Let’s start with the movie:   50/50 opened nationally in September 2011. I heard that it was a thoughtful comedy about a young man with cancer and how people close to him reacted to his diagnosis. At least that’s what I gathered from reviews. I really did want to see this one, but, oh, I was busy dealing with CHEMO and didn’t have the energy. How’s that for irony?

50/50 just came out on DVD, and I now have the energy to give it a look. Will Reiser, the writer/producer who created the movie with Seth Rogen, went through treatment for neurofibrosarcoma a few years ago and is in remission. In interviews, he’s spoken about wanting to make a movie about the cancer experience, specifically about how strange and funny the experience can be.

So, with Rogen on board, it’s not surprising that 50/50 is a young-guy-cancer-comedy, “from the guys who brought you Superbad” (as the film’s web site boasts). Sure, but is it really “consistently uproariously funny”? (Come on, who writes this promotional stuff, anyway?) Well, at least give them credit for bringing young men into the arena of cancer cinema, which is typically a woman’s world.

To clarify that description, 50/50 is a movie about young single adult men who don’t have emotional depth, but who find themselves in a situation that calls for it. I was generally disappointed with the movie. I don’t recall any part of it being “uproariously funny” — in fact, the laugh-out-loud parts are all in the trailer, if that’s any indication. There is a fair share of gentle humor; the movie is actually quite reserved where it could have played many scenes more broadly. And then there’s Rogen’s character, Kyle, who is so out of his element but blusters through scenes doing what any clueless young guy would do: be self-absorbed, get drunk, and try to pick up chicks.

The problem I had with 50/50 is how the main character, Adam (Joseph Gordon-Levitt), seems to be part of a different movie than his buddy. The further he gets into treatment, the more he glides along in his own little world, blank, drawn inward, and oddly passive. This may be one way to show the sense of isolation that cancer survivors feel, even when surrounded by friends and family. This disconnection is a key theme, but the script and direction treat it both too subtly and (in Kyle’s case) clumsily.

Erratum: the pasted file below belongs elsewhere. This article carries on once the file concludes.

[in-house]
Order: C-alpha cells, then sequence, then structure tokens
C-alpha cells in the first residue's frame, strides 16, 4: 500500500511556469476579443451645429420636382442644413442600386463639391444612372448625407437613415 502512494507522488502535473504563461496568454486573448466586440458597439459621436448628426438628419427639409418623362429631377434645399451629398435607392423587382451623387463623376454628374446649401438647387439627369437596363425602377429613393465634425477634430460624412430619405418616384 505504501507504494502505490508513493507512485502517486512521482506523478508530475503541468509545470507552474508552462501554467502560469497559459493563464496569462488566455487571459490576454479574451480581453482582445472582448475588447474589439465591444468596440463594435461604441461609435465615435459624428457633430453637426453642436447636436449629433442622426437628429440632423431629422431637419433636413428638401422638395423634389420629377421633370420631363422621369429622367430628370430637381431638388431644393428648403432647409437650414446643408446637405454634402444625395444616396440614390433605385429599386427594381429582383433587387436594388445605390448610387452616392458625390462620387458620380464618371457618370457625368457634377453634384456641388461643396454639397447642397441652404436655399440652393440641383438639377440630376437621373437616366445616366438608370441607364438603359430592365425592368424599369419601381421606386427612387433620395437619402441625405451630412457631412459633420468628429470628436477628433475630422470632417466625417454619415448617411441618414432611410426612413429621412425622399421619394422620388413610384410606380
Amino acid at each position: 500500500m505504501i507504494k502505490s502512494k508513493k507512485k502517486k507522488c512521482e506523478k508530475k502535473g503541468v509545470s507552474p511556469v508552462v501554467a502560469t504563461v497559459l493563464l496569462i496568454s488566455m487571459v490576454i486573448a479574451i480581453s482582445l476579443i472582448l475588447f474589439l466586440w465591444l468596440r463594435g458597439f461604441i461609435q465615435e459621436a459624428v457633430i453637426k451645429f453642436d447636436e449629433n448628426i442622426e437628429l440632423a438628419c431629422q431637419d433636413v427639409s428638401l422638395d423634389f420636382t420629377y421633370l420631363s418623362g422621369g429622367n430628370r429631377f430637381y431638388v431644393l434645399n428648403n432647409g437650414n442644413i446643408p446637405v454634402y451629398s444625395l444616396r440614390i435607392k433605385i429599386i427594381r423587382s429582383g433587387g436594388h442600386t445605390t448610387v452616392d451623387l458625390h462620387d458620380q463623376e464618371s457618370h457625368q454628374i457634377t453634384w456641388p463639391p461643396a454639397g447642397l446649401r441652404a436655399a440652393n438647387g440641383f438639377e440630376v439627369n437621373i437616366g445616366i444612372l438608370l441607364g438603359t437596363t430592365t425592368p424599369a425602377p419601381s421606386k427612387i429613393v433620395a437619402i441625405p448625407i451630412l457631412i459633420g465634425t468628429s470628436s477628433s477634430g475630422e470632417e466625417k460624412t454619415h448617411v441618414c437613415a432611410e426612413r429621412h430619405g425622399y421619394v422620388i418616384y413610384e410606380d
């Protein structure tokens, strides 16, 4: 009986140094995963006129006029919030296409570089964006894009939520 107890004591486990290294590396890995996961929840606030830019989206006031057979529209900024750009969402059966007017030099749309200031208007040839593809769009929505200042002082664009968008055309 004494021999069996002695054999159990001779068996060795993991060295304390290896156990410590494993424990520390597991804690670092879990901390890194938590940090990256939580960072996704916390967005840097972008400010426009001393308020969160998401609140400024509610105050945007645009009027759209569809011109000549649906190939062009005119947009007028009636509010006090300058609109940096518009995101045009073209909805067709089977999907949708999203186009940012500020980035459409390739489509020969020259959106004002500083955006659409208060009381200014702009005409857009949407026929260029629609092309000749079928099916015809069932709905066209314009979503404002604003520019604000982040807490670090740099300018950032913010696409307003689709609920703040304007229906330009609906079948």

My biggest reservation is Rogen’s character. I freely admit that I’ve never seen any of his movies, and I hear he plays Kyle as the same character that he’s done in virtually every movie he’s been in. Maybe it’s a generational thing (am I too old for his brand of guy humor?). More likely, it’s the explicitly vulgar stuff that keeps spewing out of his mouth, starting within about 30 seconds of his first appearance. I realize that his character was drawn this way to contrast with the obsessive, quiet, almost saintly Adam, but Kyle just became a weight dragging down the movie for me. There were plenty of opportunities to explore Adam’s experience that were left out, and too often Kyle’s overbearing presence neutralizes whatever meaning is developing in Adam’s reactions. And when there’s a subtle moment at the end where we’re offered a bit of redemption in Kyle’s role, I didn’t find it convincing.

However, I’ll repeat my earlier disclaimer: comedy is a personal thing. I suppose some people will find Rogen’s character hilarious; I didn’t. I do credit the writer for getting into some meaningful subjects, and keeping the story generally believable (the biggest lapse being a lose-your-license ethical violation on the part of a certain mental health provider). I liked Joseph Gordon-Levitt’s performance, although his passivity didn’t quite lead up to the big payoff that was obviously intended toward the end of the movie. The director kept the movie light and short, but some connection between Adam’s character and the rest of the movie is missing. On the whole, you have a deeply personal, quiet character sharing the screen with an absurdly obnoxious friend, and the resulting comedy never quite comes together for me.